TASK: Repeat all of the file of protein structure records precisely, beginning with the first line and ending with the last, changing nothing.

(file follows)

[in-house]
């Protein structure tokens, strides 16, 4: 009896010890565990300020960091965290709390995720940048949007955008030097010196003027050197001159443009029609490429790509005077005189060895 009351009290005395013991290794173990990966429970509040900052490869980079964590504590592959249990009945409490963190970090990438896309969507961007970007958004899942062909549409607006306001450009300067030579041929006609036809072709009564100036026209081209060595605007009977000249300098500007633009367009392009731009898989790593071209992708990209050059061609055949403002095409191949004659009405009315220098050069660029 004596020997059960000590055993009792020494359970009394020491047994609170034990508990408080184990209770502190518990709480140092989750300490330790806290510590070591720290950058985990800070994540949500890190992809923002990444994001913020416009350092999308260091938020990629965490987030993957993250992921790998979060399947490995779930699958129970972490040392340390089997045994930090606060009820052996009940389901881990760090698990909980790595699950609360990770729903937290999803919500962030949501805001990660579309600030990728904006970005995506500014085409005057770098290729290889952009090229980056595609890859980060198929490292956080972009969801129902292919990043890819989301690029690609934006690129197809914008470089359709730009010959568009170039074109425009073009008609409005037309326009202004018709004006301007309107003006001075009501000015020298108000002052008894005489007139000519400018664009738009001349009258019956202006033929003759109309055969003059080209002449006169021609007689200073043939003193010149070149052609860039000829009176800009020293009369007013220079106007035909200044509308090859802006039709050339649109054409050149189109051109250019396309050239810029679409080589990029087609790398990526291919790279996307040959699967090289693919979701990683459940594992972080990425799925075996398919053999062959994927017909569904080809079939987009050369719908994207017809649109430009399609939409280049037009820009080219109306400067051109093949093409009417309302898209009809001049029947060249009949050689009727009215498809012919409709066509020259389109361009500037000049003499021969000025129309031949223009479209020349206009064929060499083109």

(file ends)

[in-house]
């Protein structure tokens, strides 16, 4: 009896010890565990300020960091965290709390995720940048949007955008030097010196003027050197001159443009029609490429790509005077005189060895 009351009290005395013991290794173990990966429970509040900052490869980079964590504590592959249990009945409490963190970090990438896309969507961007970007958004899942062909549409607006306001450009300067030579041929006609036809072709009564100036026209081209060595605007009977000249300098500007633009367009392009731009898989790593071209992708990209050059061609055949403002095409191949004659009405009315220098050069660029 004596020997059960000590055993009792020494359970009394020491047994609170034990508990408080184990209770502190518990709480140092989750300490330790806290510590070591720290950058985990800070994540949500890190992809923002990444994001913020416009350092999308260091938020990629965490987030993957993250992921790998979060399947490995779930699958129970972490040392340390089997045994930090606060009820052996009940389901881990760090698990909980790595699950609360990770729903937290999803919500962030949501805001990660579309600030990728904006970005995506500014085409005057770098290729290889952009090229980056595609890859980060198929490292956080972009969801129902292919990043890819989301690029690609934006690129197809914008470089359709730009010959568009170039074109425009073009008609409005037309326009202004018709004006301007309107003006001075009501000015020298108000002052008894005489007139000519400018664009738009001349009258019956202006033929003759109309055969003059080209002449006169021609007689200073043939003193010149070149052609860039000829009176800009020293009369007013220079106007035909200044509308090859802006039709050339649109054409050149189109051109250019396309050239810029679409080589990029087609790398990526291919790279996307040959699967090289693919979701990683459940594992972080990425799925075996398919053999062959994927017909569904080809079939987009050369719908994207017809649109430009399609939409280049037009820009080219109306400067051109093949093409009417309302898209009809001049029947060249009949050689009727009215498809012919409709066509020259389109361009500037000049003499021969000025129309031949223009479209020349206009064929060499083109």